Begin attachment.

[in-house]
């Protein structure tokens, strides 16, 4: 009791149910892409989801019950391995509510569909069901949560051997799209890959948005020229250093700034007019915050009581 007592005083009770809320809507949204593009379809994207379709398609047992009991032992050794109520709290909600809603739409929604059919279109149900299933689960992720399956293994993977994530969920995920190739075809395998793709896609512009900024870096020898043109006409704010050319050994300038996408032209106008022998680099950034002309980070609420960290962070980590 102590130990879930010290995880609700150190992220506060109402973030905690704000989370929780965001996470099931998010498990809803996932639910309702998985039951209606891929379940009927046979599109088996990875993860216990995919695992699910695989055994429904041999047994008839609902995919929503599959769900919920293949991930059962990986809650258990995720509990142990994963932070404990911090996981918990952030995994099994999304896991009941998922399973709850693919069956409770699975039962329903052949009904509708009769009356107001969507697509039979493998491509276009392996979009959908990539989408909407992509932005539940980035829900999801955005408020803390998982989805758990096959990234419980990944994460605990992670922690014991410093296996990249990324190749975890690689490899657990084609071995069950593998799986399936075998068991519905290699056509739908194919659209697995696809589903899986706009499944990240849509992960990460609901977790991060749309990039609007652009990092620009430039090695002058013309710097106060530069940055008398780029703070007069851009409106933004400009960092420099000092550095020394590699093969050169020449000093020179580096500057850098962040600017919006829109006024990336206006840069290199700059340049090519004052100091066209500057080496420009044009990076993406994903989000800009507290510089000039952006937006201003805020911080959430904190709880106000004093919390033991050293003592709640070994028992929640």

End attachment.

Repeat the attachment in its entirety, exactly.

[in-house]
């Protein structure tokens, strides 16, 4: 009791149910892409989801019950391995509510569909069901949560051997799209890959948005020229250093700034007019915050009581 007592005083009770809320809507949204593009379809994207379709398609047992009991032992050794109520709290909600809603739409929604059919279109149900299933689960992720399956293994993977994530969920995920190739075809395998793709896609512009900024870096020898043109006409704010050319050994300038996408032209106008022998680099950034002309980070609420960290962070980590 102590130990879930010290995880609700150190992220506060109402973030905690704000989370929780965001996470099931998010498990809803996932639910309702998985039951209606891929379940009927046979599109088996990875993860216990995919695992699910695989055994429904041999047994008839609902995919929503599959769900919920293949991930059962990986809650258990995720509990142990994963932070404990911090996981918990952030995994099994999304896991009941998922399973709850693919069956409770699975039962329903052949009904509708009769009356107001969507697509039979493998491509276009392996979009959908990539989408909407992509932005539940980035829900999801955005408020803390998982989805758990096959990234419980990944994460605990992670922690014991410093296996990249990324190749975890690689490899657990084609071995069950593998799986399936075998068991519905290699056509739908194919659209697995696809589903899986706009499944990240849509992960990460609901977790991060749309990039609007652009990092620009430039090695002058013309710097106060530069940055008398780029703070007069851009409106933004400009960092420099000092550095020394590699093969050169020449000093020179580096500057850098962040600017919006829109006024990336206006840069290199700059340049090519004052100091066209500057080496420009044009990076993406994903989000800009507290510089000039952006937006201003805020911080959430904190709880106000004093919390033991050293003592709640070994028992929640």